Safety in the workplace isn’t just for certain industries. It encompasses all types of work and requires a thorough understanding of the possible risk factors involved.
Creating a safe work environment that is free of risks can be challenging yet it is an important aspect of being an employer or supervisor. Employees trust that their place of work will not cause them any harm and that they can go home safely at the end of the day.
Ensuring that everything is as safe as it can possibly get can put a lot of stress on the company and supervisors. However, when you’re responsible for the safety and well-being of multiple people, you need to treat the situation with appropriate severity.
Establishing a safe workplace is a demanding task that is never truly done. There are a lot of misconceptions about workplace safety that can stand in the way of truly creating a safe working environment. We’d like to look at 4 ‘myths’ that must be dissolved.
1. A completely hazard-free workplace is impossible to create.
When cultivating a work environment that is deemed hazardless, there will certainly be challenges that need to be resolved — but working out a solution is never unattainable. Creating a hazard-free workplace may be difficult in most (if not all) scenarios, but it isn’t impossible. The key to successful execution relies on a comprehensive understanding of the risk factors involved with the job, discipline in using PPE, as well as continuous monitoring and reevaluation. Situations arise, codes change, regulations are imposed, and so on and so forth. It’s important to tackle these obstacles as they surface, and implement responsive measures, so that a safe, risk free work environment comes within reach.
2. Safety is a separate department
Often safety gets isolated as “rules” that govern the various aspects of the job. As such, safety becomes an entity separate from that of the actual job; and employees will see safety as someone else’s responsibility. In reality, safety isn’t a single department that implements one or two guidelines here and there — it works in tandem with the operation of the business, intertwined with every job function. And everyone shares an accountability for safety. Getting employees to understand that safety isn’t just one rule — but rather a state of mind — is crucial to a safe work environment.
3. Safety is too expensive and/or time consuming
Taking action to avoid injury is far less expensive than dealing with one or more personal injuries, it’s as simple as that. When employers state that the budget doesn’t exist for any more safety implementations, or that they can’t afford to allocate any time, they are only seeing the short-term conditions. You’ve probably heard the term, “you have to spend money to make money”, right? Well in this case, you have to spend money to save money. Making sure that all the safety regulations and fall protection are in place and enforced, no matter the cost or time, will ensure that any potential future injury isn’t a bankrupting lawsuit waiting to happen.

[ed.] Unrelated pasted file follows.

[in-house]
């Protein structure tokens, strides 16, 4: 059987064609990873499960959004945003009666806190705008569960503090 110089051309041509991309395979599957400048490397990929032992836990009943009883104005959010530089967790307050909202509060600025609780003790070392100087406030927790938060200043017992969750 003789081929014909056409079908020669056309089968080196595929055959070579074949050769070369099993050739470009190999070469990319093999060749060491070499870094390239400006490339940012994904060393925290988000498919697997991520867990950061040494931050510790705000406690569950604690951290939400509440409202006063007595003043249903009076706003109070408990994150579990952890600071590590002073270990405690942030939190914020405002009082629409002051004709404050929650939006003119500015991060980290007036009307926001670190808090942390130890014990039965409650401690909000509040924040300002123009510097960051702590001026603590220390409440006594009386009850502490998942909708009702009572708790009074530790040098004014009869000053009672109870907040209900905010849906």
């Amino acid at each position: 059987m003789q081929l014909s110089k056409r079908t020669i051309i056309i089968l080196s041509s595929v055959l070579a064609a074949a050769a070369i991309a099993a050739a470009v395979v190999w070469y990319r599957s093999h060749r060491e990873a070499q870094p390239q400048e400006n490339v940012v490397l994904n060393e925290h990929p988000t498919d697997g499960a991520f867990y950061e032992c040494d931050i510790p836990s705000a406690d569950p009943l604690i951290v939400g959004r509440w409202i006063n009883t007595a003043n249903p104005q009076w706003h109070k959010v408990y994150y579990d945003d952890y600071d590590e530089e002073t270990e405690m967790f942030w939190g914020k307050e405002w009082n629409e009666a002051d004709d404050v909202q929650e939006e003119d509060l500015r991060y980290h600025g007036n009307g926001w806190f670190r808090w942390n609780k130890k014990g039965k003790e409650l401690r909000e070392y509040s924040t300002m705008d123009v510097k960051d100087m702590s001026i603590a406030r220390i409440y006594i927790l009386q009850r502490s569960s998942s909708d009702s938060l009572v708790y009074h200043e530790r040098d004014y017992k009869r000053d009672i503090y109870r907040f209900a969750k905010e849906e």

4. Sometimes an accident is just an accident.
Granted, there are occasions where the only way to prevent an injury from occurring is by being able to see into the future. For example, if a construction worker is struck by lightning on a cloudless sunny day, there really isn’t much that could have been done in terms of preemptive safety regulations. However, that’s almost never the case.
Most of the time, an accident or injury was highly preventable and was caused by not following safety procedures. For example, according to the Bureau of Labor Statistics, of the countless workers who sustained a head injury while on the job, 84% of them were not wearing a hard hat at the time of the incident. Out of 100 construction workers, 84 of them chose not to wear the proper safety attire. This means that 84 of those injuries could have been avoided by following safety protocol. So sometimes an accident is just that, an accident. Purely unavoidable, an act of God. Most of the time, though, it’s just negligence.
Safety in the workplace isn’t referring to some rule that your boss made up, and that you have to follow if you want to keep your job. It’s a mindset. As an employer and as an employee, it’s part of your job to not only adhere to safety regulations, but to adopt them.
Download Stop & Go card
To make things easier for those working at height we’ve put together a Stop and Go card. Answer the questions on the card before working at height to see if you can start your work safely. If you can answer all the questions with a ‘yes’, go are good to go. One ‘no’ and appropriate measure have to be taken to ensure safety.
This guest blog has been written by TSA – Transportation Safety Apparel (www.tsasafety.com)